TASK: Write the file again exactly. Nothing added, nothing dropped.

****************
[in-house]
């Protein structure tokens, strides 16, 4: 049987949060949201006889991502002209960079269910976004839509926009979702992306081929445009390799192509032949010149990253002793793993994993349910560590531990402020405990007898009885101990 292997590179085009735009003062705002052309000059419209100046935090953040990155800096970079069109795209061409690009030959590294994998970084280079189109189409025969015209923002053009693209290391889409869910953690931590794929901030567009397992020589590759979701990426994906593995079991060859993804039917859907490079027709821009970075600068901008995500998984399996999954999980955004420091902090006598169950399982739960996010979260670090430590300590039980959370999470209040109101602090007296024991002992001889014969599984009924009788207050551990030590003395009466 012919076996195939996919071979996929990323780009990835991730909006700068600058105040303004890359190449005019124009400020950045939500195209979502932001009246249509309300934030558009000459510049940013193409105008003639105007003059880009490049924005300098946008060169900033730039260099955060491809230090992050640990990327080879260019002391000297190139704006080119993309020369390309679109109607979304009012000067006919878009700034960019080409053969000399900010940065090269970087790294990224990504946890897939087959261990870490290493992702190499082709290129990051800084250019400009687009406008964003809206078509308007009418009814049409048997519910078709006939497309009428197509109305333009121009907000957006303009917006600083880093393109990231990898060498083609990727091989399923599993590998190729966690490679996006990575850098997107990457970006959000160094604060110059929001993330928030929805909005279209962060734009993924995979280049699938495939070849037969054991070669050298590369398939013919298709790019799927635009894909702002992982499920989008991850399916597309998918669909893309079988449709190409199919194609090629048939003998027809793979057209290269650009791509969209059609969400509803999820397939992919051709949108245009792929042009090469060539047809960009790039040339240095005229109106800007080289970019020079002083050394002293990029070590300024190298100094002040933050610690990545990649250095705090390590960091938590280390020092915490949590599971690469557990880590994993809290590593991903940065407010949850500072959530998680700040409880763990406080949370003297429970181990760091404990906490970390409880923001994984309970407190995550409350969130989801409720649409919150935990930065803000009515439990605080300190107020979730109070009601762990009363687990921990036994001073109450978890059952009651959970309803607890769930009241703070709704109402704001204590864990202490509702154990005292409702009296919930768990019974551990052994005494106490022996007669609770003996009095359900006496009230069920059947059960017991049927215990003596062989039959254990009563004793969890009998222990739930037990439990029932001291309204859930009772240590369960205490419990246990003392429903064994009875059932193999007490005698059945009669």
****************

[in-house]
């Protein structure tokens, strides 16, 4: 049987949060949201006889991502002209960079269910976004839509926009979702992306081929445009390799192509032949010149990253002793793993994993349910560590531990402020405990007898009885101990 292997590179085009735009003062705002052309000059419209100046935090953040990155800096970079069109795209061409690009030959590294994998970084280079189109189409025969015209923002053009693209290391889409869910953690931590794929901030567009397992020589590759979701990426994906593995079991060859993804039917859907490079027709821009970075600068901008995500998984399996999954999980955004420091902090006598169950399982739960996010979260670090430590300590039980959370999470209040109101602090007296024991002992001889014969599984009924009788207050551990030590003395009466 012919076996195939996919071979996929990323780009990835991730909006700068600058105040303004890359190449005019124009400020950045939500195209979502932001009246249509309300934030558009000459510049940013193409105008003639105007003059880009490049924005300098946008060169900033730039260099955060491809230090992050640990990327080879260019002391000297190139704006080119993309020369390309679109109607979304009012000067006919878009700034960019080409053969000399900010940065090269970087790294990224990504946890897939087959261990870490290493992702190499082709290129990051800084250019400009687009406008964003809206078509308007009418009814049409048997519910078709006939497309009428197509109305333009121009907000957006303009917006600083880093393109990231990898060498083609990727091989399923599993590998190729966690490679996006990575850098997107990457970006959000160094604060110059929001993330928030929805909005279209962060734009993924995979280049699938495939070849037969054991070669050298590369398939013919298709790019799927635009894909702002992982499920989008991850399916597309998918669909893309079988449709190409199919194609090629048939003998027809793979057209290269650009791509969209059609969400509803999820397939992919051709949108245009792929042009090469060539047809960009790039040339240095005229109106800007080289970019020079002083050394002293990029070590300024190298100094002040933050610690990545990649250095705090390590960091938590280390020092915490949590599971690469557990880590994993809290590593991903940065407010949850500072959530998680700040409880763990406080949370003297429970181990760091404990906490970390409880923001994984309970407190995550409350969130989801409720649409919150935990930065803000009515439990605080300190107020979730109070009601762990009363687990921990036994001073109450978890059952009651959970309803607890769930009241703070709704109402704001204590864990202490509702154990005292409702009296919930768990019974551990052994005494106490022996007669609770003996009095359900006496009230069920059947059960017991049927215990003596062989039959254990009563004793969890009998222990739930037990439990029932001291309204859930009772240590369960205490419990246990003392429903064994009875059932193999007490005698059945009669």